Listen, it's still iffy with how client relationships *should* be outside of cuddle settings. (I've seen clients in public settings before and let them decide if they want to acknowledge me or not.) But this in particular is purposely going out of your way to promise a relationship.

If you're going to change the relationship with a client (especially like this), they first need to stop being your client. Stop seeing them for cuddle sessions before you change the relationship dynamic. And when you do change the relationship, make it super clear that the cuddler-client relationship does not exist anymore. This is something we request in the minimal standards of ethics. This was not done well, with consent, or with any particular clear boundaries. The only thing that was clear was that this does not follow the general code of conduct at all.

The fourth session was when the cuddler and the client removed their tops at the end of the session. The cuddler then gave her five extra minutes for free. Then she instructed the client to suck her nipple, to which she claimed, "I am channelling nurturing energy to you through my breast."

The unethical nature of everything in this is a real mind fuck.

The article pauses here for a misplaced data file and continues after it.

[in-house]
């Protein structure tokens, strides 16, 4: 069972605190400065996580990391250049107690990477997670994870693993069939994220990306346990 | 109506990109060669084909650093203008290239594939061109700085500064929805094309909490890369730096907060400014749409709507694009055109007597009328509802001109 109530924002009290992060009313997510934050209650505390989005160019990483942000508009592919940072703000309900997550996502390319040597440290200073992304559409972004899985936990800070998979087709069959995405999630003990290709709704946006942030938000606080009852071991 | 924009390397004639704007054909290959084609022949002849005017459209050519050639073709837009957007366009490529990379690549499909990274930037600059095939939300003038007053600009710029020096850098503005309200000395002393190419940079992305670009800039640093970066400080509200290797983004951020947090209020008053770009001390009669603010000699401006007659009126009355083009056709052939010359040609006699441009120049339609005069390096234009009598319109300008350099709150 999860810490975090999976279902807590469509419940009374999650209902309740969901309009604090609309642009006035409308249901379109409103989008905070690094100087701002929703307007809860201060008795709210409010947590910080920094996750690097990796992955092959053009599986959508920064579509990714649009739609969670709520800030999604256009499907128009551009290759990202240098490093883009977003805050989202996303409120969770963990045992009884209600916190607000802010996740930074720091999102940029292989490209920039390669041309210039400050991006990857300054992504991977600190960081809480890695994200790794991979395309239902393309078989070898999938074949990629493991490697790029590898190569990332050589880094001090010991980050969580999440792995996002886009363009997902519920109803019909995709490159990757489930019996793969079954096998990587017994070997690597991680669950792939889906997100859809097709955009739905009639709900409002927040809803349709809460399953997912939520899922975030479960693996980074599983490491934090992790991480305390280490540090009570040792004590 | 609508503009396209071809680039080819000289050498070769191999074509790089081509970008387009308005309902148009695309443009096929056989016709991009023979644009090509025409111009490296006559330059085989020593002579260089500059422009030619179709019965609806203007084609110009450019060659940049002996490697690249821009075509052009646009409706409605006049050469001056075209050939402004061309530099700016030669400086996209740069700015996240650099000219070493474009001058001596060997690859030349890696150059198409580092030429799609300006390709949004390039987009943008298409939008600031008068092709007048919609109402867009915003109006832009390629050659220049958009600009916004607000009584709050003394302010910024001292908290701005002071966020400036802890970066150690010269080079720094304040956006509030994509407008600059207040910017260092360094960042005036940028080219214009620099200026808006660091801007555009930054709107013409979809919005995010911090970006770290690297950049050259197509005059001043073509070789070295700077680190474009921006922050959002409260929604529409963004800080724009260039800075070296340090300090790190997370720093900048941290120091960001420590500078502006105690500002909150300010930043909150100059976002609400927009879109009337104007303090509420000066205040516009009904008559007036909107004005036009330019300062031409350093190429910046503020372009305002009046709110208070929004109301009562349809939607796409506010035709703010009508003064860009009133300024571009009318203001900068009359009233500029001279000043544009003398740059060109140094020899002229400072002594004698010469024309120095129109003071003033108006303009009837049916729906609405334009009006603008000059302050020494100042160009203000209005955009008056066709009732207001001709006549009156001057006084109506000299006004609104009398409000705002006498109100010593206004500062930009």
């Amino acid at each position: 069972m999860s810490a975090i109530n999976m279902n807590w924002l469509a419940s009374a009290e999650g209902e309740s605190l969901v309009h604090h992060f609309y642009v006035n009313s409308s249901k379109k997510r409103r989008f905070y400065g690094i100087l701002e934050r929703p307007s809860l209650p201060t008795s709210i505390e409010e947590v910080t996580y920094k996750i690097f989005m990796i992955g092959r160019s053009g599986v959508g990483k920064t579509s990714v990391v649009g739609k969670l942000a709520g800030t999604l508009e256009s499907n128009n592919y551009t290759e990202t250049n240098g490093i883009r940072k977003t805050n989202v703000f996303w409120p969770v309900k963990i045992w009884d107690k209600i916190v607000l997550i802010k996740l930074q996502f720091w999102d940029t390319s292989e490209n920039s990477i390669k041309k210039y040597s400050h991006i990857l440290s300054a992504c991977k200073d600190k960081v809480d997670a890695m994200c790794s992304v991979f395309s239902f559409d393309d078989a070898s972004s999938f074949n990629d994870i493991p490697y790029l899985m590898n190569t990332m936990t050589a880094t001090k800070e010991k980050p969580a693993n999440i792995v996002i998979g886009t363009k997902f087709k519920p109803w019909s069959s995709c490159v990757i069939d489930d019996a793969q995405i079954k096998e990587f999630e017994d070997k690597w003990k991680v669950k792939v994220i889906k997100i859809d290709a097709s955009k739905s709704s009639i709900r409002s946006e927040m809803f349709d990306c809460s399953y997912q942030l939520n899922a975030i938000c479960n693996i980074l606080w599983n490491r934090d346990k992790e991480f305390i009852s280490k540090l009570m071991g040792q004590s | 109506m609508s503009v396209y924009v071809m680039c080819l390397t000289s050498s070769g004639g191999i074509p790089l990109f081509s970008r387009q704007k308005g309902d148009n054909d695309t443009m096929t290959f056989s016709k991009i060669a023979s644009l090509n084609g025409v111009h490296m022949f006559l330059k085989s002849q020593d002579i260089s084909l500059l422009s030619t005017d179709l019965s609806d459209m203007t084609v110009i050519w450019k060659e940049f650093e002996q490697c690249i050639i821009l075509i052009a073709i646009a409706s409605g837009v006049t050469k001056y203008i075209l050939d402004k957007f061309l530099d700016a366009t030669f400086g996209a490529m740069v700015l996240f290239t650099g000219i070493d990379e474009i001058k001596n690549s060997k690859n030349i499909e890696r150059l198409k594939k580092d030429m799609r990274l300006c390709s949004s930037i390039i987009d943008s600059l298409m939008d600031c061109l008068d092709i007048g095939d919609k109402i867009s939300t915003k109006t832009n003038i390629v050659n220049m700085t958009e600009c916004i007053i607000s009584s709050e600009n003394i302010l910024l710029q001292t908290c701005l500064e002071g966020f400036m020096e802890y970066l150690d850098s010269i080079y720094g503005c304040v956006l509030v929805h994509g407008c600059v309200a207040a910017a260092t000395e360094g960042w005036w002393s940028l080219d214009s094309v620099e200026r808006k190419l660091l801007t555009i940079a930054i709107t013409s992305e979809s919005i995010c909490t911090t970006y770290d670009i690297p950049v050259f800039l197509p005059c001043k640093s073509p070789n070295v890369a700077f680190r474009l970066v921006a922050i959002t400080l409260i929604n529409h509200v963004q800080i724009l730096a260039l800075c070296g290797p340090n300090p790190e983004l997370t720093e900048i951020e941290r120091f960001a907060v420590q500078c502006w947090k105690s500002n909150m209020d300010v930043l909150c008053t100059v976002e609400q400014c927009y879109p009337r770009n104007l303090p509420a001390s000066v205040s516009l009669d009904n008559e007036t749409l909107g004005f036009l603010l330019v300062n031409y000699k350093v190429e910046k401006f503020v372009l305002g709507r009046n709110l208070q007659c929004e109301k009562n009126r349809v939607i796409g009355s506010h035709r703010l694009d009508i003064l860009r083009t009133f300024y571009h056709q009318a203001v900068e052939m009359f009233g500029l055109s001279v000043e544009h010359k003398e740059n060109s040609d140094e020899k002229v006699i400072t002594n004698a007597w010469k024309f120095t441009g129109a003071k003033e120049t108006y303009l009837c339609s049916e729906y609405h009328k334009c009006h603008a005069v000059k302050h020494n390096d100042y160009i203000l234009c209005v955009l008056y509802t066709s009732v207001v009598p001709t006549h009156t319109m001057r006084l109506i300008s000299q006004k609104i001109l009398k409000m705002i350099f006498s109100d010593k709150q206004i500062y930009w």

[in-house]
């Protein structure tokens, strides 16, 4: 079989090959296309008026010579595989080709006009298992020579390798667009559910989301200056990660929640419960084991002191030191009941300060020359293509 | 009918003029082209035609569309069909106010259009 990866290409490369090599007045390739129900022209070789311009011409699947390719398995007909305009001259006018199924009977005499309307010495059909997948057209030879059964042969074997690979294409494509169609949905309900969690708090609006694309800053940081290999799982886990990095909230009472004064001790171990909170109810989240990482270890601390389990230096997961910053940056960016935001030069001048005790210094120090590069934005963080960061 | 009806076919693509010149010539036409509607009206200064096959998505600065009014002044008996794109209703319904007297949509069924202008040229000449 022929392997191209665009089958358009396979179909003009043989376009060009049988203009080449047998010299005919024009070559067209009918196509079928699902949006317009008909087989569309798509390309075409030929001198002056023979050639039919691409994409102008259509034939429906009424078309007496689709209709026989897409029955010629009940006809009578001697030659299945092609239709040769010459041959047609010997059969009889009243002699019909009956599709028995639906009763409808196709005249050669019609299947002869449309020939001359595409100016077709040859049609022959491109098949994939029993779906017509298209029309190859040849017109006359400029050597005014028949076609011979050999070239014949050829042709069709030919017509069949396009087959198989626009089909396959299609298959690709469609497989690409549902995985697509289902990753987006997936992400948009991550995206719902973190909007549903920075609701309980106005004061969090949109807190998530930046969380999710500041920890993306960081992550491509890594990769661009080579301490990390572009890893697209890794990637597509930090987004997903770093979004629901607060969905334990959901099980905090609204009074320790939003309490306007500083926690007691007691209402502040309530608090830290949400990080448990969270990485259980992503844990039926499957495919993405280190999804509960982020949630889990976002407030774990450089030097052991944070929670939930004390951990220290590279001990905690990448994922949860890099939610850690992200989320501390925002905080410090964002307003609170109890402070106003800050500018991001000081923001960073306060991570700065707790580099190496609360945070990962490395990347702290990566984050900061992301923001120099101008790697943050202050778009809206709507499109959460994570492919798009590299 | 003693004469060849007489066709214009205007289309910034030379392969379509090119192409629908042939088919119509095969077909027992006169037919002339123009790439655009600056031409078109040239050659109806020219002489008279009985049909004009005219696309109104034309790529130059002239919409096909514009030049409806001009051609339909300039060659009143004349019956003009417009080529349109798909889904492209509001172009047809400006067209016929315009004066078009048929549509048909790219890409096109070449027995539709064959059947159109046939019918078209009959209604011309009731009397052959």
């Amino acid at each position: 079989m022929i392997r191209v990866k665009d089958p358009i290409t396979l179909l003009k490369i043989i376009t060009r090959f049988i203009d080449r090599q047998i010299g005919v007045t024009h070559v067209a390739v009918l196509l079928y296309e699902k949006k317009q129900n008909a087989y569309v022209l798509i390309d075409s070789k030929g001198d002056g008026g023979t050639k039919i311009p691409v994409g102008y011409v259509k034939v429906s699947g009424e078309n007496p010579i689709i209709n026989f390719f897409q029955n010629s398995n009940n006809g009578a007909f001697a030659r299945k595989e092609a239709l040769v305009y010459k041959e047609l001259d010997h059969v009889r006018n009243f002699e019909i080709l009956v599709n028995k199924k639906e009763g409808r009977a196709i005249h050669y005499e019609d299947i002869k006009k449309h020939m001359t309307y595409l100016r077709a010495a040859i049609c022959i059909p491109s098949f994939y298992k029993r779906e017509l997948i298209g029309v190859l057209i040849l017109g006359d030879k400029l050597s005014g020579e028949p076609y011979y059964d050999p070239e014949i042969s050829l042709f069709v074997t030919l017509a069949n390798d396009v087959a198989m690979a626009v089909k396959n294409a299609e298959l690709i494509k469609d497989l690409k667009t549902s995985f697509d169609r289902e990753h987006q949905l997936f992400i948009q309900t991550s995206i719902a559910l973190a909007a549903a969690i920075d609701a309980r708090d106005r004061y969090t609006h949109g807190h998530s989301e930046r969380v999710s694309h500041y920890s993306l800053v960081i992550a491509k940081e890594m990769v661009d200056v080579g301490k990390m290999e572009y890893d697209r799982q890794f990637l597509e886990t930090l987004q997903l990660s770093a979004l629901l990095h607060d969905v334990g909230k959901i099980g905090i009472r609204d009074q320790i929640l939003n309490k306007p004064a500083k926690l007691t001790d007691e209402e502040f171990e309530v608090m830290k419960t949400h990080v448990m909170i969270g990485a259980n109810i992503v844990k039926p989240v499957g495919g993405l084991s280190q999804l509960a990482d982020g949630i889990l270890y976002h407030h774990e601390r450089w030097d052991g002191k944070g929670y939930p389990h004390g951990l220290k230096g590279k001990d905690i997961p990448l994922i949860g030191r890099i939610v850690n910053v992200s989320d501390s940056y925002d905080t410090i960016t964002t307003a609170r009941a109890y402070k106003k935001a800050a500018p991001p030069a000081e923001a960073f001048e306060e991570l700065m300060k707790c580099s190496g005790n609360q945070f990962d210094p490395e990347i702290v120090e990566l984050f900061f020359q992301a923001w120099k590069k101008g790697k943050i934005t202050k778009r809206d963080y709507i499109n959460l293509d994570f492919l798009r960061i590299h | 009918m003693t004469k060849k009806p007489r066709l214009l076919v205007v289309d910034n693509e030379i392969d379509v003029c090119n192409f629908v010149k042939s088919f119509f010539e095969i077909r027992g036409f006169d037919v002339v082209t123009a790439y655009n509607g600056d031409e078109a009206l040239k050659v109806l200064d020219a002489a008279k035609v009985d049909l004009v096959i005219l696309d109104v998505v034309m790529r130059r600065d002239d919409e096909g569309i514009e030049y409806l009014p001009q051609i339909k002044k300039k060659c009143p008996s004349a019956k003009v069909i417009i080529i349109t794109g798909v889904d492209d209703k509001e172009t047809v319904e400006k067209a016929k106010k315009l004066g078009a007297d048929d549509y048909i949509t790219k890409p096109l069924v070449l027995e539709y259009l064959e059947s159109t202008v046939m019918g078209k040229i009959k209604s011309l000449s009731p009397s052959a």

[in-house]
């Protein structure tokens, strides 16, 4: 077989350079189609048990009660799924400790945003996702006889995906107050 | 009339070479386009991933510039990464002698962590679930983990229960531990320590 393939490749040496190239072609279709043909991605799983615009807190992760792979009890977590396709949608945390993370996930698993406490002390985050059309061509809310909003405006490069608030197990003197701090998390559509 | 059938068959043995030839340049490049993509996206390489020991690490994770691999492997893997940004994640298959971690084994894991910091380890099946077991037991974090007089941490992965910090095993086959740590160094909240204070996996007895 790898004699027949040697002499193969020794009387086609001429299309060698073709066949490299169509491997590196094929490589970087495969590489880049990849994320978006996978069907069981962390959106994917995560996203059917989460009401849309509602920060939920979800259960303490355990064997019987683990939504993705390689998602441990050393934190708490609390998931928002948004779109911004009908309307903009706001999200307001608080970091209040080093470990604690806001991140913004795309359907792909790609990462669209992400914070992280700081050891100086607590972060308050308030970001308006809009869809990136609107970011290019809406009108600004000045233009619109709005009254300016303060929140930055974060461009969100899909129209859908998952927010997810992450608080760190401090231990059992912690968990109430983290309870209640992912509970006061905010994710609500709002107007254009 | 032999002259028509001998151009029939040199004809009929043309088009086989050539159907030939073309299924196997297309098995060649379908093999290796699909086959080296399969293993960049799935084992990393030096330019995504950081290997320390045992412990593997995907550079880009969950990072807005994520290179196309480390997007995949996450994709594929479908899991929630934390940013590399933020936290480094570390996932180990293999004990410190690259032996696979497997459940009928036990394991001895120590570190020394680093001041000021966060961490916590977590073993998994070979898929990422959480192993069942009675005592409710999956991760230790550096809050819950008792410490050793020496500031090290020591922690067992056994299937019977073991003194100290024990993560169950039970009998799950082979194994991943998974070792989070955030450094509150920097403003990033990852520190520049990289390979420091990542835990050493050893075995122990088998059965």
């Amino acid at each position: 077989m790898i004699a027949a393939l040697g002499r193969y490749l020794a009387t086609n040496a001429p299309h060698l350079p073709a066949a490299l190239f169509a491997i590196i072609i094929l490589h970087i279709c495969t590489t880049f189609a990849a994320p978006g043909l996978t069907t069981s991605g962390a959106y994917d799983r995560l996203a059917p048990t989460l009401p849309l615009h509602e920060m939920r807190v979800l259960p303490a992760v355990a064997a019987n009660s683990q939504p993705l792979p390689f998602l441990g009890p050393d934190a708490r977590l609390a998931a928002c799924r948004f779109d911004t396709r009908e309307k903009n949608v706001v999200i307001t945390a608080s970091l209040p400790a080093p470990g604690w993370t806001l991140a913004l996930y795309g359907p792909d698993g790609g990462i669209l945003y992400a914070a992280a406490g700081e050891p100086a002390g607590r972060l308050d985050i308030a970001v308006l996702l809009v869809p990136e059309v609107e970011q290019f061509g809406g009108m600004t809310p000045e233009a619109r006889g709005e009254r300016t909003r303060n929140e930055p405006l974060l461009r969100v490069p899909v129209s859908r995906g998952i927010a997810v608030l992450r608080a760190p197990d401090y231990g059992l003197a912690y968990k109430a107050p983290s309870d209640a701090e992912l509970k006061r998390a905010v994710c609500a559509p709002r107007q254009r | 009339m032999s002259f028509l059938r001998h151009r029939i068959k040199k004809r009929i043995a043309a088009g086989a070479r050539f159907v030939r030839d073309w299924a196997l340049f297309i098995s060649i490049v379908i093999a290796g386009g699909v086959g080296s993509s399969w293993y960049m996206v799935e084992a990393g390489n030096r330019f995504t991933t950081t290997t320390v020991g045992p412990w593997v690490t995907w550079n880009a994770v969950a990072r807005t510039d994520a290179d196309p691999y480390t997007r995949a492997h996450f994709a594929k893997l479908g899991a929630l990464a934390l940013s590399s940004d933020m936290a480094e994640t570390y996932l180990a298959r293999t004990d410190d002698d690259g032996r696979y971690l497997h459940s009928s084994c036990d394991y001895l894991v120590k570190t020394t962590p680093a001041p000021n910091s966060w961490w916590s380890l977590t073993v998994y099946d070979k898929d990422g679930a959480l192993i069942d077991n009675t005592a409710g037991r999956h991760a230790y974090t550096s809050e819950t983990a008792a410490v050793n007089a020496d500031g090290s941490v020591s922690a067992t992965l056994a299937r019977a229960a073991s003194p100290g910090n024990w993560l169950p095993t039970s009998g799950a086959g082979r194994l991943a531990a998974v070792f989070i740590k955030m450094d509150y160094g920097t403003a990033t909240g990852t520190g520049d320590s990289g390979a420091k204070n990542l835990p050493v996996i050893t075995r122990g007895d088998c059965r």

I said it.

No seriously. I read this quote and internally screamed, "WHAT THE FUCK. NONE OF THIS IS OKAY."

First off, they removed their tops at the end of the session. I don't care if you're on the clock or off the clock, this is not okay to do with a client at all.

I've had clients change in front of me, removing their clothing without thinking anything of it before. What did I do? I turned my eyes, left the room, or politely asked them to change in another room.

This clearly wasn't just changing though. This was intentional. And based on this article, the cuddler was the one that started this, not the client.

What stands out to me even more is that the article makes a point to say that the cuddler gave the client five more minutes for free after the cuddle session ended and then she was instructed to suck her nipple.